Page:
Jamaica’s Olympic 100m and 200m champion Elaine Thompson started well and stayed strong to win the women’s 100m in 10.98 (-0.2m/s) from the Ivory Coast’s world 100m and 200 silver medallist Marie-Jose Ta Lou, who clocked 11.13. Double world 200m champion Dafne Schippers of the Netherlands was third in 11.15.
There was a Jamaican win too in the women’s 400m as Jamaica’s Stephenie Ann McPherson’s strong finish in lane seven earned her victory in 51.11 ahead of three US runners – Kendall Ellis, who clocked 51.21, Shakima Wimbley, on 51.50, and world champion Phyllis Francis, who relinquished her lead halfway down the finishing straight, clocking 51.56.
France’s world 800m champion Pierre-Ambroise Bosse was involved in one hell of a race here – but unfortunately for him he was not at the sharp end as Canada’s Brandon McBride wrung every scrap out of himself to protect his lead all the way down the finishing straight from Wesley Vazquez.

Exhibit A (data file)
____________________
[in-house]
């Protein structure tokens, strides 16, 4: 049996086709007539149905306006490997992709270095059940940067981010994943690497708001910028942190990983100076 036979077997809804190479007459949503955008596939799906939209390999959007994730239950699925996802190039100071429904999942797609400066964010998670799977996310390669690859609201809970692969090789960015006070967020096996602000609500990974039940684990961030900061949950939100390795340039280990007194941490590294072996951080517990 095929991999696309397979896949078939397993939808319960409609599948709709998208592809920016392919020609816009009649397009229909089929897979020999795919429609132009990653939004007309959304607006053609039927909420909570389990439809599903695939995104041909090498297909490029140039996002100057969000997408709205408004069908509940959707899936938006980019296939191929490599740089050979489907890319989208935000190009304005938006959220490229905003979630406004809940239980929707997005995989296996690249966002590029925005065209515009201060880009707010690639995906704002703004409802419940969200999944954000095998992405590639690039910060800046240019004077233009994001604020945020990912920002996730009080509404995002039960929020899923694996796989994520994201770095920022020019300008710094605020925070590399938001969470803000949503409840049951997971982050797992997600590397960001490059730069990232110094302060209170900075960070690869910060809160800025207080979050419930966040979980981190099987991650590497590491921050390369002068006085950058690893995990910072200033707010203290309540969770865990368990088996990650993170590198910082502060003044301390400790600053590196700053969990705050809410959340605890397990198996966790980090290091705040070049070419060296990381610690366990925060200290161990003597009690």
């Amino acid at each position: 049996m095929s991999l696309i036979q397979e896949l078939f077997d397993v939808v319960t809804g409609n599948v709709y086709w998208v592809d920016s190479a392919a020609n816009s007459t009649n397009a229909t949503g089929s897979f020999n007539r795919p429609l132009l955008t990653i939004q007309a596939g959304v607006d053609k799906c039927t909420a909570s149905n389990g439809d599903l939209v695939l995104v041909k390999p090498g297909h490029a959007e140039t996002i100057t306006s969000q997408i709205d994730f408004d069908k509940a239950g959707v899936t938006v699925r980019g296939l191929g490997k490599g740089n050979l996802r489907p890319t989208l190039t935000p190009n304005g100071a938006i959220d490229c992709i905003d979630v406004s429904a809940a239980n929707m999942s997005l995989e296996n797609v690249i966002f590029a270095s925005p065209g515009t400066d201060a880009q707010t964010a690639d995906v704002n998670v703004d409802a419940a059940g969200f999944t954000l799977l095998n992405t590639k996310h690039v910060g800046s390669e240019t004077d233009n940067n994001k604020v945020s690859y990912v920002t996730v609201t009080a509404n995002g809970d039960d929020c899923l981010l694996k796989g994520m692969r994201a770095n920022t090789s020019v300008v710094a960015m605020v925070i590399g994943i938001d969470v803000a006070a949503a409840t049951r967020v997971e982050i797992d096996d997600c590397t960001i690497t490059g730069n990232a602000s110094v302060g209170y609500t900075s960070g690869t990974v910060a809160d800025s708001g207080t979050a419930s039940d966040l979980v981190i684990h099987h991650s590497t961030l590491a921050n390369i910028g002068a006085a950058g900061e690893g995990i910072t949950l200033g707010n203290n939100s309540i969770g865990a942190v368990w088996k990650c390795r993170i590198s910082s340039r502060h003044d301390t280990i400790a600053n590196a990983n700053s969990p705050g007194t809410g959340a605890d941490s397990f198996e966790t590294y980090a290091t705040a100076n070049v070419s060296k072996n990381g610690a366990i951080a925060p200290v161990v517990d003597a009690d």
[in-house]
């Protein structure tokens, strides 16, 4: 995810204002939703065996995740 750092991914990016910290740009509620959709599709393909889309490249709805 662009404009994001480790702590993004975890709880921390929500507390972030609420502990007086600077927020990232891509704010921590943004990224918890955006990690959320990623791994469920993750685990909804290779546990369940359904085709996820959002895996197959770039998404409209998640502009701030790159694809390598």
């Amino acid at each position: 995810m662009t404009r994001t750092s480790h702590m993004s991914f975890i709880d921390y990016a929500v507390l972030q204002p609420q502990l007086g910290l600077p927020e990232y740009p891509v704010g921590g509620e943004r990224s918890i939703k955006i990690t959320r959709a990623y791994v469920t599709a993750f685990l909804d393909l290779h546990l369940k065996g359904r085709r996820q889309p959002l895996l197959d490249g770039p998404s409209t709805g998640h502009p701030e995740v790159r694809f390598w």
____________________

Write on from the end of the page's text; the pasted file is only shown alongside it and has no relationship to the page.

The winner of this non-scoring event clocked 1:43.78, with Vazquez setting a Puerto Rican record of 1.43.83. Bosse found himself being overtaken in the finishing straight, but held some form to finish sixth in a season’s best of 1:45.07.
The women’s 800m did count in the IAAF Diamond League, and Hanna Green of the United States made the last 20 metres count as she moved up to pass Natoya Goule just before the line, clocking 1:58.39 to the Jamaican’s 1:58.59. Despite huge support from a crowd that created a proper athletics atmosphere from the start of the programme, home runner Renelle Lamote could only manage eighth place in 2:00.40, narrowly missing the French Federation’s qualifying time for the World Championships.
Mike Rowbottom for the IAAF and the IAAF Diamond League